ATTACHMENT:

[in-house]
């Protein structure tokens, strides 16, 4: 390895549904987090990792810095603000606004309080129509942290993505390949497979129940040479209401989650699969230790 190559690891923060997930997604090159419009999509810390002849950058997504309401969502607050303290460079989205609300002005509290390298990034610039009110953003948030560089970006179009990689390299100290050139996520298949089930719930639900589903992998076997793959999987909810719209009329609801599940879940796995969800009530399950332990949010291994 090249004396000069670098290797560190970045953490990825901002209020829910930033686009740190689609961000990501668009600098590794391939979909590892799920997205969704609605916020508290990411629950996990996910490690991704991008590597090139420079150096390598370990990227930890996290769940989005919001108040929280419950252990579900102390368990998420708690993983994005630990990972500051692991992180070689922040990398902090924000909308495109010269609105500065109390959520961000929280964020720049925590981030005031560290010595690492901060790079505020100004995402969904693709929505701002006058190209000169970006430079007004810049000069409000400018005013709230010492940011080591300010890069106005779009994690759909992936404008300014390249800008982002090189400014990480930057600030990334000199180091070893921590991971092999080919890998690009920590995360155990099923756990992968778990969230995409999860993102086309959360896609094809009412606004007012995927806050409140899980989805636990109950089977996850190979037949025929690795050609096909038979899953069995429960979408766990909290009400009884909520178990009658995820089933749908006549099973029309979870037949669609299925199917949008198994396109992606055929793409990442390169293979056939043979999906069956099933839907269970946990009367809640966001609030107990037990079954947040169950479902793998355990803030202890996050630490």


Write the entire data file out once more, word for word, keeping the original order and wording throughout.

[in-house]
């Protein structure tokens, strides 16, 4: 390895549904987090990792810095603000606004309080129509942290993505390949497979129940040479209401989650699969230790 190559690891923060997930997604090159419009999509810390002849950058997504309401969502607050303290460079989205609300002005509290390298990034610039009110953003948030560089970006179009990689390299100290050139996520298949089930719930639900589903992998076997793959999987909810719209009329609801599940879940796995969800009530399950332990949010291994 090249004396000069670098290797560190970045953490990825901002209020829910930033686009740190689609961000990501668009600098590794391939979909590892799920997205969704609605916020508290990411629950996990996910490690991704991008590597090139420079150096390598370990990227930890996290769940989005919001108040929280419950252990579900102390368990998420708690993983994005630990990972500051692991992180070689922040990398902090924000909308495109010269609105500065109390959520961000929280964020720049925590981030005031560290010595690492901060790079505020100004995402969904693709929505701002006058190209000169970006430079007004810049000069409000400018005013709230010492940011080591300010890069106005779009994690759909992936404008300014390249800008982002090189400014990480930057600030990334000199180091070893921590991971092999080919890998690009920590995360155990099923756990992968778990969230995409999860993102086309959360896609094809009412606004007012995927806050409140899980989805636990109950089977996850190979037949025929690795050609096909038979899953069995429960979408766990909290009400009884909520178990009658995820089933749908006549099973029309979870037949669609299925199917949008198994396109992606055929793409990442390169293979056939043979999906069956099933839907269970946990009367809640966001609030107990037990079954947040169950479902793998355990803030202890996050630490």